There’s no love lost between rivals Haskins and Hall following their history – Haskins defeating Hall on points in the one meeting between the pair back in 2012, although the fight never really threatened to boil over despite the bad blood between the two.

Round one was a tense affair, with neither fighter wanting to give up any ground to their opponent resulting in a quiet period with few punches landing.

It was nip and tuck again in the second with nothing to separate the fighters other than their drastically different fighting styles, Haskins with his unorthodox style, keeping his hands down throughout, Hall offering a more usual high guard.

The slow pace continued into rounds three and four, Haskins edging both, landing some cleaner shots than his Darlington-born opponent.

This pattern continued into the fith. Haskins appeared to have the edge psychologically, Hall seeming tense from the beginning, possibly letting the occasion and bad feeling between the two getting to him. 

Some harsh words from Hall’s corner, questioning his desire to win the fight, resulted in some increased work-rate and cleaner shots landed from the 36-year-old in the sixth. The increased pressure meant Haskins was unable to dictate the fight as he had previously, Hall’s round.

Hall maintained the pressure in the seventh although some accurate counter punching from Haskins meant it was another tight round.

Haskins struggled to put together combinations in the eighth, throwing several shots off-balance, however Hall was unable to land the clean counter shots needed to trouble the Bristol boxer.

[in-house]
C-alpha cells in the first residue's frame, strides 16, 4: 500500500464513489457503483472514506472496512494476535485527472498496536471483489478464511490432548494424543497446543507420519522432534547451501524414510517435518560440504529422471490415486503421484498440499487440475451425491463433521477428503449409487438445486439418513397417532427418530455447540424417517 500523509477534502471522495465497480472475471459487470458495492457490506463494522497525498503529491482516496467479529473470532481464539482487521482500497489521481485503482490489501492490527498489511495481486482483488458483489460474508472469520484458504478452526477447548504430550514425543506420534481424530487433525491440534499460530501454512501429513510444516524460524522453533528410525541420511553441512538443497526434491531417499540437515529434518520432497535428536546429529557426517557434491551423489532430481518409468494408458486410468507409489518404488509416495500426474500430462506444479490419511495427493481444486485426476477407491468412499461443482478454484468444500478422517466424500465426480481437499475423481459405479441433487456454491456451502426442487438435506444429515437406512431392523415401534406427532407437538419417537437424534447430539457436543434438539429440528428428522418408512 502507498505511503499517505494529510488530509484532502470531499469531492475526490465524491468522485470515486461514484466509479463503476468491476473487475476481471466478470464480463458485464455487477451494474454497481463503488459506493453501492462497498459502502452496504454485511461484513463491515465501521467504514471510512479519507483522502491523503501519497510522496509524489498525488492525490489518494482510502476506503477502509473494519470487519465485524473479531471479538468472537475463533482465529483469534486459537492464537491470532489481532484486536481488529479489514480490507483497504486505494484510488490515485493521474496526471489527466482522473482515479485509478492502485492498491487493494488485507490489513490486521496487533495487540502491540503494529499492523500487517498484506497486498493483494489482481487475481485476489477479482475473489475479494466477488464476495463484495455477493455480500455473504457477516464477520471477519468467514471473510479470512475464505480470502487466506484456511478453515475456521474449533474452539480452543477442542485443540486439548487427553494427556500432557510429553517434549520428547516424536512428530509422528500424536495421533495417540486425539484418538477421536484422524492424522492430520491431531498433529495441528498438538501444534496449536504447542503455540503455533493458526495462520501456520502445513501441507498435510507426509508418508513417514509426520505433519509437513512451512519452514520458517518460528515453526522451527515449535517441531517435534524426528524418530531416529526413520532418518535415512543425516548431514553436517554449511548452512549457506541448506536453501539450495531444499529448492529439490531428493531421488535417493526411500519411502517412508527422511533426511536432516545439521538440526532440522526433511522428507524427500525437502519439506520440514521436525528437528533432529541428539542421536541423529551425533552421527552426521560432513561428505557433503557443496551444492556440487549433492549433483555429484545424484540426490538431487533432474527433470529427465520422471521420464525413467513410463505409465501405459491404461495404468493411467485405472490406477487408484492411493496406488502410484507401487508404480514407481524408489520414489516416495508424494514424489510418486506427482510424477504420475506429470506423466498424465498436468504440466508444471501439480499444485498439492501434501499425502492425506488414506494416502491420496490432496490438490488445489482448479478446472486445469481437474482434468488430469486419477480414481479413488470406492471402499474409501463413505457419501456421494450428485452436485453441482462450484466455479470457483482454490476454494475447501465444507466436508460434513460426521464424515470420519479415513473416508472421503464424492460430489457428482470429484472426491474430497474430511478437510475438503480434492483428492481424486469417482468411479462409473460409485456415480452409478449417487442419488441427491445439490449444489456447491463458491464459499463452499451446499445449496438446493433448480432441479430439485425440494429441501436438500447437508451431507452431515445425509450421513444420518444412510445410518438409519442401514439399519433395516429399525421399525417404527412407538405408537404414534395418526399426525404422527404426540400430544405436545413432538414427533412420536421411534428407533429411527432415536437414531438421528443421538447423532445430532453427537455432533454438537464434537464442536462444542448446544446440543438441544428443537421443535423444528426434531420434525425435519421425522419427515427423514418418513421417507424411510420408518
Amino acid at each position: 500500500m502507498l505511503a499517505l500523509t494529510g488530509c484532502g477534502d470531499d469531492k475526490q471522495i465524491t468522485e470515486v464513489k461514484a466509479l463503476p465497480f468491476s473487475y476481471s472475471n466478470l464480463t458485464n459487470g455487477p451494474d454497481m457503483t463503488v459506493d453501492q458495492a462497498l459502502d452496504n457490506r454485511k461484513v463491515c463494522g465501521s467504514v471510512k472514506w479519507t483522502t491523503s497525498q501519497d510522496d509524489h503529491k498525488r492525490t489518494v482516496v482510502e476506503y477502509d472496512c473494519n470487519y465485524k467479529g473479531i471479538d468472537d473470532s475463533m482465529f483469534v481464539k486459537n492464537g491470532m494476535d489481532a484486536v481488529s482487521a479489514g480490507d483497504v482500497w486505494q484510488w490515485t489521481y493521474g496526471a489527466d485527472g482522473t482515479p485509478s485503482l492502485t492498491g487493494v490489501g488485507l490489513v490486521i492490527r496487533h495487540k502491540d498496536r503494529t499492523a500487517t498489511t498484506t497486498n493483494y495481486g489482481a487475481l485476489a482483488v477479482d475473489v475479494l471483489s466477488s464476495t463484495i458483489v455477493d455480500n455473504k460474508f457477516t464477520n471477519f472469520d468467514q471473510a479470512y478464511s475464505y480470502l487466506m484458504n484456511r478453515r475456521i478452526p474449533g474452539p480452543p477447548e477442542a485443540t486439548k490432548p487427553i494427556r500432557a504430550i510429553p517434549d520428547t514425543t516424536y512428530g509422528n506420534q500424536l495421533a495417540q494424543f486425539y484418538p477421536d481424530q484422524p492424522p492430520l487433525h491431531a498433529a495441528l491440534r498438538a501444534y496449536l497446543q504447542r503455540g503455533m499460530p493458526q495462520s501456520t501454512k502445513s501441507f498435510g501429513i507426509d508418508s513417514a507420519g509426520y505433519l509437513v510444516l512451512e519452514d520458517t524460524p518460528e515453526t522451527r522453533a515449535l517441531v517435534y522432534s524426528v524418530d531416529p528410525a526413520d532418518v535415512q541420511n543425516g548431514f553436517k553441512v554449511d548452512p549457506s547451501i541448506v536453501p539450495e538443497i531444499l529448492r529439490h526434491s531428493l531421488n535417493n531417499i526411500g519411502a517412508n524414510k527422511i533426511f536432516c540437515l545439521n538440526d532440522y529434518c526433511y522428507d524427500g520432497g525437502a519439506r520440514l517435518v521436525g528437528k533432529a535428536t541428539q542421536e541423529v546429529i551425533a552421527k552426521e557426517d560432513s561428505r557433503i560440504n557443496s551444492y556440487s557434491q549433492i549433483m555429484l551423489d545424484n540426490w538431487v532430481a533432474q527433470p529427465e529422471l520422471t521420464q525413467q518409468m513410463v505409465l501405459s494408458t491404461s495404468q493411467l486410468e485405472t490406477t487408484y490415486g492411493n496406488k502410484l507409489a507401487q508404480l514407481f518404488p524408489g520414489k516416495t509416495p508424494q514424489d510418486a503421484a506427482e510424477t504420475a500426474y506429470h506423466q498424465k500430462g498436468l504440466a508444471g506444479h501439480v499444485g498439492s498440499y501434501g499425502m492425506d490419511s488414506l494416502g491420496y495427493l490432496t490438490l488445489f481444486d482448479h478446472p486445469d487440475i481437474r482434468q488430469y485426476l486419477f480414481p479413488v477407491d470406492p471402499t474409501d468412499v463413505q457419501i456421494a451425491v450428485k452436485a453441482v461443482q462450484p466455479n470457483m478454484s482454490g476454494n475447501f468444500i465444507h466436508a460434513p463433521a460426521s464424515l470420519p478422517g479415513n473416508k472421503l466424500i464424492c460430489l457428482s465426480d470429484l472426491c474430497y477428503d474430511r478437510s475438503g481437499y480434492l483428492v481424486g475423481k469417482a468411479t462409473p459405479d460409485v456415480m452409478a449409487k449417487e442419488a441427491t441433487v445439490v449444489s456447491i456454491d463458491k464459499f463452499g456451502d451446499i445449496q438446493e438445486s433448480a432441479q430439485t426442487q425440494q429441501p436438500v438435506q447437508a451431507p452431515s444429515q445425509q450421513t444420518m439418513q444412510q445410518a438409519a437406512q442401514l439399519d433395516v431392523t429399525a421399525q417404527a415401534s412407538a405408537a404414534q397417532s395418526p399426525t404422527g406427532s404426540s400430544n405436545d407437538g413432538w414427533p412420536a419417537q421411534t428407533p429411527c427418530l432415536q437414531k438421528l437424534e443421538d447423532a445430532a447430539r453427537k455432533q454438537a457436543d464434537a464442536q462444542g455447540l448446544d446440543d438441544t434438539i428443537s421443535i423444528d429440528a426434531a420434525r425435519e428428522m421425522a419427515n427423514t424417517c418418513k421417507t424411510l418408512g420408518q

Hall was on the front foot in the ninth, driving Haskins into the corner and starting to land some clean shots to the head, the momentum really having shifted now.

The tenth round was another tight affair, the fight seemingly going down to the wire and the opinions of the judges ringside.

A tired Haskins looked ragged early on in the eleventh, Hall pushing Haskins back into the corners, another Hall round.

It all came down to the final round, the title there for the taking for either man.

Hall came out like a man possessed, really letting the shots go as he moved forward, but Haskins continued to land some cute counter shots – the fight ending with an embrace between the bitter rivals.

It was now a question of the judges scorecards, had Hall left it too little too late or had the judges been impressed with his comeback in the second-half of the fight?

Boos ran out around the arena as the decision was announced, the fight seemingly closer than the judges scorecards (115-113, 117-111, 116-112 all to Haskins), Haskins won’t have minded though, successfully defending his title for the second time.

The Bristol boxer’s focus will now switch to the possibility of an all-British unification fight with WBA World Champion Jamie McDonnell.